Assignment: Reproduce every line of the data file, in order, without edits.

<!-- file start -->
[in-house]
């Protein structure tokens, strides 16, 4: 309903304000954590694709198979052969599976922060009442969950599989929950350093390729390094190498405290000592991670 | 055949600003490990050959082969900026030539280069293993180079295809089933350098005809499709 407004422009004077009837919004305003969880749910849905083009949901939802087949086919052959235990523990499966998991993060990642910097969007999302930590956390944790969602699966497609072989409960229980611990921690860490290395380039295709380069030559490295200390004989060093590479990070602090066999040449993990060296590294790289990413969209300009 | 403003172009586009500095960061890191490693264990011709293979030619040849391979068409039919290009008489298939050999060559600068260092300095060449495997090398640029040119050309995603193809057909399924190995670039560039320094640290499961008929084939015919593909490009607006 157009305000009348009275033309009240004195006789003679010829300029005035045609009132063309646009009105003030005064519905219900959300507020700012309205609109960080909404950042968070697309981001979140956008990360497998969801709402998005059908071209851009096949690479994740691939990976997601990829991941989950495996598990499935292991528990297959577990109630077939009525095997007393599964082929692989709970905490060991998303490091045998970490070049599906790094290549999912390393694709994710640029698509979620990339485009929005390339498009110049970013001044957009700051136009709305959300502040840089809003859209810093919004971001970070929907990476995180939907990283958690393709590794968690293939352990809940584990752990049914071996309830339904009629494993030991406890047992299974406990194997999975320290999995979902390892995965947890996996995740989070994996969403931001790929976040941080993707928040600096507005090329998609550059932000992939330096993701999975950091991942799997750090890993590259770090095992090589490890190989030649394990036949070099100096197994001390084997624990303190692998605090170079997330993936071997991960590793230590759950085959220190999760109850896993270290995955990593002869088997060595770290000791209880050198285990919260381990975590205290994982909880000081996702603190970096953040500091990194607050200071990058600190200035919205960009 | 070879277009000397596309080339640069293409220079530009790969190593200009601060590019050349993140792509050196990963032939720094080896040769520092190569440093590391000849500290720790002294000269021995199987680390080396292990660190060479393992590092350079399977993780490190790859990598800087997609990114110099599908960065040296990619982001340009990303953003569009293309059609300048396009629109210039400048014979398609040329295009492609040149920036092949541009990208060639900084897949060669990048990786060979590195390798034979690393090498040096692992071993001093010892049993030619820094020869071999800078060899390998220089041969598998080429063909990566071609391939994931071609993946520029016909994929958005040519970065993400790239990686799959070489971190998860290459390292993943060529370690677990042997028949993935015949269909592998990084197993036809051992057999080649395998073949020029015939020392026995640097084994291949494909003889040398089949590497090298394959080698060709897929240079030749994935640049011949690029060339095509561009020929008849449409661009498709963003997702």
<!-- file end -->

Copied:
[in-house]
């Protein structure tokens, strides 16, 4: 309903304000954590694709198979052969599976922060009442969950599989929950350093390729390094190498405290000592991670 | 055949600003490990050959082969900026030539280069293993180079295809089933350098005809499709 407004422009004077009837919004305003969880749910849905083009949901939802087949086919052959235990523990499966998991993060990642910097969007999302930590956390944790969602699966497609072989409960229980611990921690860490290395380039295709380069030559490295200390004989060093590479990070602090066999040449993990060296590294790289990413969209300009 | 403003172009586009500095960061890191490693264990011709293979030619040849391979068409039919290009008489298939050999060559600068260092300095060449495997090398640029040119050309995603193809057909399924190995670039560039320094640290499961008929084939015919593909490009607006 157009305000009348009275033309009240004195006789003679010829300029005035045609009132063309646009009105003030005064519905219900959300507020700012309205609109960080909404950042968070697309981001979140956008990360497998969801709402998005059908071209851009096949690479994740691939990976997601990829991941989950495996598990499935292991528990297959577990109630077939009525095997007393599964082929692989709970905490060991998303490091045998970490070049599906790094290549999912390393694709994710640029698509979620990339485009929005390339498009110049970013001044957009700051136009709305959300502040840089809003859209810093919004971001970070929907990476995180939907990283958690393709590794968690293939352990809940584990752990049914071996309830339904009629494993030991406890047992299974406990194997999975320290999995979902390892995965947890996996995740989070994996969403931001790929976040941080993707928040600096507005090329998609550059932000992939330096993701999975950091991942799997750090890993590259770090095992090589490890190989030649394990036949070099100096197994001390084997624990303190692998605090170079997330993936071997991960590793230590759950085959220190999760109850896993270290995955990593002869088997060595770290000791209880050198285990919260381990975590205290994982909880000081996702603190970096953040500091990194607050200071990058600190200035919205960009 | 070879277009000397596309080339640069293409220079530009790969190593200009601060590019050349993140792509050196990963032939720094080896040769520092190569440093590391000849500290720790002294000269021995199987680390080396292990660190060479393992590092350079399977993780490190790859990598800087997609990114110099599908960065040296990619982001340009990303953003569009293309059609300048396009629109210039400048014979398609040329295009492609040149920036092949541009990208060639900084897949060669990048990786060979590195390798034979690393090498040096692992071993001093010892049993030619820094020869071999800078060899390998220089041969598998080429063909990566071609391939994931071609993946520029016909994929958005040519970065993400790239990686799959070489971190998860290459390292993943060529370690677990042997028949993935015949269909592998990084197993036809051992057999080649395998073949020029015939020392026995640097084994291949494909003889040398089949590497090298394959080698060709897929240079030749994935640049011949690029060339095509561009020929008849449409661009498709963003997702």